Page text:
• • Third, an online survey was created and disseminated by Young Muslims. The data was cleaned and analyzed by The FYI team.
  • • The Preliminary Research Findings were presented here. Also check out the upcoming FYI Report for more comprehensive analyses.
  • • The research is ongoing and we are continuing our research efforts by interviewing individuals struggling with pornography. If you would like to participate in this study please email us at: research@thefyi.org
The research findings were then used to guide the solution-seeking process. In collaboration with NASEEHA, resources have been gathered together in The FYI Porn Addiction Toolkit.
One of the biggest barriers to getting help from porn addiction is the stigma that exists in the Muslim community. Let’s go through some of these assumptions and how we can correct them. Reducing stigma starts with us and reversing our own misconceptions, and then sharing that knowledge and empowering others!

1. In many of our communities, sexuality is discussed only in the context of shame and sin. When we speak about sexual desire from a point of shame and sin only, we create a narrative that makes it even more difficult to support those who are struggling. 

Let’s reframe this: Our faith recognizes that we are created with sexual desires, and it sets boundaries for these desires to be met while protecting our overall well-being. As human beings with this natural desire, we sometimes struggle with them and need guidance. 

2. Many people believe that porn addiction only impacts men. Let’s reframe this: Research shows that while more males than females view porn, a relatively high percentage of viewers are female.2 This stigma can lead to increased shame for a woman who is addicted to porn, making it even more difficult for her to ask for help.

3. If you’re a practicing Muslim, you don’t struggle with porn addiction. Praying and reading Qur’an will prevent you from watching porn.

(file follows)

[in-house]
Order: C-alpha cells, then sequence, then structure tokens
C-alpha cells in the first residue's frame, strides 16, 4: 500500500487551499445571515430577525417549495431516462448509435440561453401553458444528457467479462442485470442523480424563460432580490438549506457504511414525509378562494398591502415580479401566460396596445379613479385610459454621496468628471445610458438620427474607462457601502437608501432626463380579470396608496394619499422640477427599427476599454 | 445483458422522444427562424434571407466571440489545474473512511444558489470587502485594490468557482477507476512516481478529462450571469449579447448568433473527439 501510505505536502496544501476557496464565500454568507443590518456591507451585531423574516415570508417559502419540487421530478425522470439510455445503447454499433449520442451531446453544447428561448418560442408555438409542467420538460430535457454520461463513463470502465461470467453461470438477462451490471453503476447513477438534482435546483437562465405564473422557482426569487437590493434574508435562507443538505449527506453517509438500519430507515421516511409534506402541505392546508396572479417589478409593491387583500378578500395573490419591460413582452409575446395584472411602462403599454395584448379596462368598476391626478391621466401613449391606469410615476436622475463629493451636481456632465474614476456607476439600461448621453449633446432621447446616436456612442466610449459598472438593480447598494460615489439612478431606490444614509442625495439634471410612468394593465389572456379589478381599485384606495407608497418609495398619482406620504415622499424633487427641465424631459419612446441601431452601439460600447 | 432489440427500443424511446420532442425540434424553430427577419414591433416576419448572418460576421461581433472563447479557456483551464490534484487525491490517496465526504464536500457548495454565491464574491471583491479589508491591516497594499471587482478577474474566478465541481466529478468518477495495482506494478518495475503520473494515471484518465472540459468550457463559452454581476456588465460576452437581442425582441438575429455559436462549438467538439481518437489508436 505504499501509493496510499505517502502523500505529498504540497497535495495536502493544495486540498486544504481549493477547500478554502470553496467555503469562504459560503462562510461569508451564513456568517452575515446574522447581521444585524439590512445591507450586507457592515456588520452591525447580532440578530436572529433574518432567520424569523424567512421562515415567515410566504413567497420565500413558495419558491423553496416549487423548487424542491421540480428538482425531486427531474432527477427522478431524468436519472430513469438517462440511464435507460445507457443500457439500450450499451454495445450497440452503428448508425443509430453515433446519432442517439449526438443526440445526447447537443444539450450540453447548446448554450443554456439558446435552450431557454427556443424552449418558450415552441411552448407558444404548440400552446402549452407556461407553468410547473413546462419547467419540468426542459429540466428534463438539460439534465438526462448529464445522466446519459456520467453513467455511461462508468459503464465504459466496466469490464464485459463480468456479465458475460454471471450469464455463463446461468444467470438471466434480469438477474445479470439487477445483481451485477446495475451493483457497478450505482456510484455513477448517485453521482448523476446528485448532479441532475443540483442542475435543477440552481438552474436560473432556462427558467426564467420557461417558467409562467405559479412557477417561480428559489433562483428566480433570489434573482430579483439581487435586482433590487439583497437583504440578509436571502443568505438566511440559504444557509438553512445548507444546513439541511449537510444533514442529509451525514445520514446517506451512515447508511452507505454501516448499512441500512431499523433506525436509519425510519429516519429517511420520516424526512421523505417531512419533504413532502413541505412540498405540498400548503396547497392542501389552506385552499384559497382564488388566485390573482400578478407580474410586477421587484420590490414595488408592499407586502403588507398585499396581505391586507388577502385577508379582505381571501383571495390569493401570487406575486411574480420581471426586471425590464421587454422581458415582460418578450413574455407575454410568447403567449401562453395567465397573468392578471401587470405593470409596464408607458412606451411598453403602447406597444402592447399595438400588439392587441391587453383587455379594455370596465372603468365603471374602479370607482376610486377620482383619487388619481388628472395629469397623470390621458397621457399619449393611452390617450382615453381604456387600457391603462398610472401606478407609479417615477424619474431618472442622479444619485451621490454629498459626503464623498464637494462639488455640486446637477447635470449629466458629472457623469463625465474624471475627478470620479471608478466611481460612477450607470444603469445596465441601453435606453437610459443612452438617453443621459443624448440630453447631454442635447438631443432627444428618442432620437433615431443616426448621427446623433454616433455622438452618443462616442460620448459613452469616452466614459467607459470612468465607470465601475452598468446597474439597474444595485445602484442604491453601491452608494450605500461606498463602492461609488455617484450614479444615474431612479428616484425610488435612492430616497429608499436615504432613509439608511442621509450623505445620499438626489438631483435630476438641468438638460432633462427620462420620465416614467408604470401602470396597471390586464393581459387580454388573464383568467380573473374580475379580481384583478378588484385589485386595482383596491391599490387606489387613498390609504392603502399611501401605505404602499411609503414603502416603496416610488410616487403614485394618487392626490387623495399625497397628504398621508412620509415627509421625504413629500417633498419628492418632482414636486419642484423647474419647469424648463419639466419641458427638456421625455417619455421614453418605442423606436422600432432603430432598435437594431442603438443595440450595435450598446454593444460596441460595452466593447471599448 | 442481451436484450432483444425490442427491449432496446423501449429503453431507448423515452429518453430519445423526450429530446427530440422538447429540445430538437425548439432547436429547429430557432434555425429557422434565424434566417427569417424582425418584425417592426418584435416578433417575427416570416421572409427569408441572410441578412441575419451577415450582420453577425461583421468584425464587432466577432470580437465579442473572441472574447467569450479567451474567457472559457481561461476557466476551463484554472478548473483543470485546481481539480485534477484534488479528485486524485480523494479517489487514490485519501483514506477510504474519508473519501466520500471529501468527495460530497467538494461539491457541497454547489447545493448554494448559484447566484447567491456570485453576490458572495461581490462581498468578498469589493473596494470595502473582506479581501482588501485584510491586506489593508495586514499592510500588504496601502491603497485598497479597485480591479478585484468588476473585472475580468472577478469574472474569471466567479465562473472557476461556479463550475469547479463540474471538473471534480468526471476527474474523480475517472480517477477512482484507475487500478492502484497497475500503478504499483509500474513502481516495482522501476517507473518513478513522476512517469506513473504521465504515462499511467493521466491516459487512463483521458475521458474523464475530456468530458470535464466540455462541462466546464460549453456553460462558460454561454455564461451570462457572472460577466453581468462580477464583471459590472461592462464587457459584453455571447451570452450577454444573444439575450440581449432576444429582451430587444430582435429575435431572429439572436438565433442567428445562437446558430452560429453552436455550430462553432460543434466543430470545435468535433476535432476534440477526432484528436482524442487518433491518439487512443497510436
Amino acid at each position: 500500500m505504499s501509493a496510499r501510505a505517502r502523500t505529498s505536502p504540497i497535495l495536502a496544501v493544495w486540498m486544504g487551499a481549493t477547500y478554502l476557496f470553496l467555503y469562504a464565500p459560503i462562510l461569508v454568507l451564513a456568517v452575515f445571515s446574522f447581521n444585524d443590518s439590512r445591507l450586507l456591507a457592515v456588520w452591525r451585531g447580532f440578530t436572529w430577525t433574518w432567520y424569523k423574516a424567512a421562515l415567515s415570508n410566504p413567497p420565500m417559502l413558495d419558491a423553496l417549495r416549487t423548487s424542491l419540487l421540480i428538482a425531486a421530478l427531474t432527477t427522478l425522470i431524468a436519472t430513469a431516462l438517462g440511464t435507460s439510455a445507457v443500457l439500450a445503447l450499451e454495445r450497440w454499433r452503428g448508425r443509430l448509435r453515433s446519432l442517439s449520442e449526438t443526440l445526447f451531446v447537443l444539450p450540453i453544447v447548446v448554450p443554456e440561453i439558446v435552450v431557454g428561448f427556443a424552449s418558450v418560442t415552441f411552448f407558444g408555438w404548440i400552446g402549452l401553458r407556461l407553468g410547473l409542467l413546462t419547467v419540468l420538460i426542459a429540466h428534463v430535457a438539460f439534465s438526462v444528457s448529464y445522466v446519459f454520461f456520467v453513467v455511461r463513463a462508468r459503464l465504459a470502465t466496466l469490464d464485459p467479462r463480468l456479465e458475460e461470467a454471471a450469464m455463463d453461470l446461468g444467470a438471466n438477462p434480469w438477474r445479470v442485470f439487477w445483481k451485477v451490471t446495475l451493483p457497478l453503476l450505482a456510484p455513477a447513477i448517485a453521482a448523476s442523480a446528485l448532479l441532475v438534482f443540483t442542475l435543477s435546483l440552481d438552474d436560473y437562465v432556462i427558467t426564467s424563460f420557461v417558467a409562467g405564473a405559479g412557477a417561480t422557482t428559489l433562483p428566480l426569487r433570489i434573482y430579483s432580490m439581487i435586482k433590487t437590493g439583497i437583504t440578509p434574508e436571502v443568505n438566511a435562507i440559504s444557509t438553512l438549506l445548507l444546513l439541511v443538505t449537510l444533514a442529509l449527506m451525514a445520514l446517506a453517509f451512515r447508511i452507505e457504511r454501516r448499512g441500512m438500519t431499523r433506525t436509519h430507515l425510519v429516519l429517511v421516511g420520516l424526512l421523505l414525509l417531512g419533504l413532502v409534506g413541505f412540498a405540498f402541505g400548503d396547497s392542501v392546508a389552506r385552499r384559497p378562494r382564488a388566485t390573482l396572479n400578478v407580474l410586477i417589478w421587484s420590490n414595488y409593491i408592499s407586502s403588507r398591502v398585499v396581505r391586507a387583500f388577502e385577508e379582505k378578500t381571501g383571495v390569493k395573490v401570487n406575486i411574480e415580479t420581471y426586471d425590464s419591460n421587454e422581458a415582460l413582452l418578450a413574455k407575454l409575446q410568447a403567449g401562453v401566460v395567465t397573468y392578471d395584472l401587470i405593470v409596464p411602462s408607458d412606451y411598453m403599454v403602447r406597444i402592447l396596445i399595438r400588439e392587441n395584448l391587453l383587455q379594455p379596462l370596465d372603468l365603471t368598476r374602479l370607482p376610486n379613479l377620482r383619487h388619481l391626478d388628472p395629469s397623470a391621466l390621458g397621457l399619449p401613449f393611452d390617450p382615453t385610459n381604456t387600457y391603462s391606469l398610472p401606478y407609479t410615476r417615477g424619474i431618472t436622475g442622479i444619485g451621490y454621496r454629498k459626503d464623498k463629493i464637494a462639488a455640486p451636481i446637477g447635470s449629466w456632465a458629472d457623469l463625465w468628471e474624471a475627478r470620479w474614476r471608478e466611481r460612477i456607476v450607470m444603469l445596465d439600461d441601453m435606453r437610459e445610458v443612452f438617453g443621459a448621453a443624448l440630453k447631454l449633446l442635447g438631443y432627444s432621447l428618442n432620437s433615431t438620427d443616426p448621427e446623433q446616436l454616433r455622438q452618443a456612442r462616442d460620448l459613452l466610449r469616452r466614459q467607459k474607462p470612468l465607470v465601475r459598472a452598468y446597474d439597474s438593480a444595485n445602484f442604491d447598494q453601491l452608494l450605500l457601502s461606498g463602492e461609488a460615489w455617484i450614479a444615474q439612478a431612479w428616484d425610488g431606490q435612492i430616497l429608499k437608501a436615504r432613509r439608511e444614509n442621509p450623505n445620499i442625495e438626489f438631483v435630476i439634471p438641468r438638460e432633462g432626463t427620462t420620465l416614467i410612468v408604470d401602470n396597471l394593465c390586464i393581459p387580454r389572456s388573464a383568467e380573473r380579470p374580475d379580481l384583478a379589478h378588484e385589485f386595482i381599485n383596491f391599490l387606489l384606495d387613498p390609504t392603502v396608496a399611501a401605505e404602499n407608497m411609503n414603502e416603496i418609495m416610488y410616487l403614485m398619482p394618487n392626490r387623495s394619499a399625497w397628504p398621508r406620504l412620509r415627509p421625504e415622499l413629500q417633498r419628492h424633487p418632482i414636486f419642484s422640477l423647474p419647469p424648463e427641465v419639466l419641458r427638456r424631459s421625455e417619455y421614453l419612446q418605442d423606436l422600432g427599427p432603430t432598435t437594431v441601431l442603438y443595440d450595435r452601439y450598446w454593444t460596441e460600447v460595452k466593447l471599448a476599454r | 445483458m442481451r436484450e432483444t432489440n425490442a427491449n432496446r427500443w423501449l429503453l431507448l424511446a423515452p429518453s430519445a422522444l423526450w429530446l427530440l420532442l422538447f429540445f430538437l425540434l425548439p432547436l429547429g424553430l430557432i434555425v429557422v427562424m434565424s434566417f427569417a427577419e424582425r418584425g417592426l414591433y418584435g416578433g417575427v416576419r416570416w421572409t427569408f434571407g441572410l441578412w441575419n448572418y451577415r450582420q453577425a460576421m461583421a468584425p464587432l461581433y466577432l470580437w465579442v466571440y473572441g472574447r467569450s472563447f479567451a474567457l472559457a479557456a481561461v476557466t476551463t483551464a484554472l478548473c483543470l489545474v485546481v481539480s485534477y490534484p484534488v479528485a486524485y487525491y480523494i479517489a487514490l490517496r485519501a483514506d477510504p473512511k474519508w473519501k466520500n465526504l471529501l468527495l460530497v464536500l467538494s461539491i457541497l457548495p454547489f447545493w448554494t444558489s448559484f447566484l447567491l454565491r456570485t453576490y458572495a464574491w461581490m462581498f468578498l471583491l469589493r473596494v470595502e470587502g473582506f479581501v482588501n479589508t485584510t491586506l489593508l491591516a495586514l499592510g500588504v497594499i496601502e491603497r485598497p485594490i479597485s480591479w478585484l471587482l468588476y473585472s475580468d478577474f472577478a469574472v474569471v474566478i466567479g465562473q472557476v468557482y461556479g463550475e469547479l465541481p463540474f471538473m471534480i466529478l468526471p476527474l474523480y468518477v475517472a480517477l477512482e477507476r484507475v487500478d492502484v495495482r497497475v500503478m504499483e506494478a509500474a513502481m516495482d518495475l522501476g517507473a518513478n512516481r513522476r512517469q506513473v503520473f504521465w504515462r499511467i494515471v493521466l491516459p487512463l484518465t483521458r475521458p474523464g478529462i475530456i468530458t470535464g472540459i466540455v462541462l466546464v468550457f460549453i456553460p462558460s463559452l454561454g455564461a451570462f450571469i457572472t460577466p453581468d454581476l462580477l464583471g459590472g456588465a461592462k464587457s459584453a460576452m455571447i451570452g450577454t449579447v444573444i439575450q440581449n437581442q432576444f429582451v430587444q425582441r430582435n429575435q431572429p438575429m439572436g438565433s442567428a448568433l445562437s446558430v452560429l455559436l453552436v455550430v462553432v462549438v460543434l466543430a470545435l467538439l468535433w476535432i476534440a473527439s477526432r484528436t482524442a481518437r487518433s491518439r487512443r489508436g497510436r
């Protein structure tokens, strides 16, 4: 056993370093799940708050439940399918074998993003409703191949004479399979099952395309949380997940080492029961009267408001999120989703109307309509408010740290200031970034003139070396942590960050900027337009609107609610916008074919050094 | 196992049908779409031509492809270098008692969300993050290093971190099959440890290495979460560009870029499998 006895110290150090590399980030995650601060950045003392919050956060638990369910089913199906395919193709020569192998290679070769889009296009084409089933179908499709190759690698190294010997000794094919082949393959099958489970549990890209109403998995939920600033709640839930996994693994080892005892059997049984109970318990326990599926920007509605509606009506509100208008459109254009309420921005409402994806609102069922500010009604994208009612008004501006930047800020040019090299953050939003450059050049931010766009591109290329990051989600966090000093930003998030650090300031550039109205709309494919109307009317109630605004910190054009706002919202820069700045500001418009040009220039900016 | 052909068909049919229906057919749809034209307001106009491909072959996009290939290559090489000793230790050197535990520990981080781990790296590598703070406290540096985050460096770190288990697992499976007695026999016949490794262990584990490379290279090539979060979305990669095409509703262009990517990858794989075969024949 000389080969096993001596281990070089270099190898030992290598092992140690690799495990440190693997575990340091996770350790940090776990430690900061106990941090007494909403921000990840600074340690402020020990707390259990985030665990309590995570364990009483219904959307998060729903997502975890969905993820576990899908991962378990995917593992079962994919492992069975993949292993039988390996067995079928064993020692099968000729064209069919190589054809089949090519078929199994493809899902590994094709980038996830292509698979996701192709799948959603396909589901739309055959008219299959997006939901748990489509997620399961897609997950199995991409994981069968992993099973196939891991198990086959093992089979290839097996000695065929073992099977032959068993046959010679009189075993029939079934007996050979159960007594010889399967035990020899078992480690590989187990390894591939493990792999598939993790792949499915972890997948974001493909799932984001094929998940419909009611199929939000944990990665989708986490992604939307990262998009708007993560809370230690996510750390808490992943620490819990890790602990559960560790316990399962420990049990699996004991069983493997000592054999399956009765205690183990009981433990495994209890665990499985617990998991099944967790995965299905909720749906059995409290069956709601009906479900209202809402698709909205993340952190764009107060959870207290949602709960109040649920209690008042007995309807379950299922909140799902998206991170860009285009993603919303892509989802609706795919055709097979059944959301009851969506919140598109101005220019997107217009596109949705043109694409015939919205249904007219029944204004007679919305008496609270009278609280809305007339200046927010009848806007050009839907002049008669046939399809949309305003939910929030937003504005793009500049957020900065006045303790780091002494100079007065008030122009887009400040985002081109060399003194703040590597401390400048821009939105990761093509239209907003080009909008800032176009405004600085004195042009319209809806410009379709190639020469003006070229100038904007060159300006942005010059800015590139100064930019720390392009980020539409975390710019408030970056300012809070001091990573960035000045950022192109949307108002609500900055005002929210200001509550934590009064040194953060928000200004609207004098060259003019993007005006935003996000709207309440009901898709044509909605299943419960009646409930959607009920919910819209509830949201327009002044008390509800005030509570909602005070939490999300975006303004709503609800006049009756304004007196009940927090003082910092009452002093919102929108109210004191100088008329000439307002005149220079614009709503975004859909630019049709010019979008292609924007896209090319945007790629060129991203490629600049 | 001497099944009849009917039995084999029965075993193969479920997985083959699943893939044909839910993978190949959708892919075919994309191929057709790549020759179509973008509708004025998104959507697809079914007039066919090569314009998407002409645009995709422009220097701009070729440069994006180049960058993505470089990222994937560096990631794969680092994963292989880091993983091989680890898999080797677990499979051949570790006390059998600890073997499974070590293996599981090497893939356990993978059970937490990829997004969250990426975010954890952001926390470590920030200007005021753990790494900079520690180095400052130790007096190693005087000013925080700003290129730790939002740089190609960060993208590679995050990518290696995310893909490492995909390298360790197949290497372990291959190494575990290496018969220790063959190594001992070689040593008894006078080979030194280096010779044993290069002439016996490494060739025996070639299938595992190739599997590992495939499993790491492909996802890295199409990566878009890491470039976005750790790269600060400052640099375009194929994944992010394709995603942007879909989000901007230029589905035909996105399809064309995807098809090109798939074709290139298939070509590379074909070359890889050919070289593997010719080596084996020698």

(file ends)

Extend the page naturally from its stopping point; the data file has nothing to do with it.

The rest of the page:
Let’s reframe this: Responses from a survey conducted by Young Muslims show that of those who viewed porn (199), 70% describe themselves as regularly or very practicing and believe that viewing porn is immoral. Struggling with a porn addiction does not deem a person unworthy of being helped, nor does it always indicate that he/she is less committed to their beliefs.

4. Those who are addicted to porn actively sought it out.

Let’s reframe this: With the ease of access to porn, it’s likely that many people were exposed to porn accidentally and this opened the door to their addiction. In 2010, approximately 1 in 4 youth Internet users reported an unwanted exposure to sexual material.3 More recently, 46% percent of young people report being exposed to porn accidentally or unintentionally.4  Among Muslim young adults, 61% of Muslim young adults were exposed to explicit material between 11 to 14 years old.
Check out the following pages for research-informed resources based on your unique struggle with pornography:

"My marriage is falling apart after I caught my husband watching porn. What should I do ?"

This toolkit was funded in part with generous support from: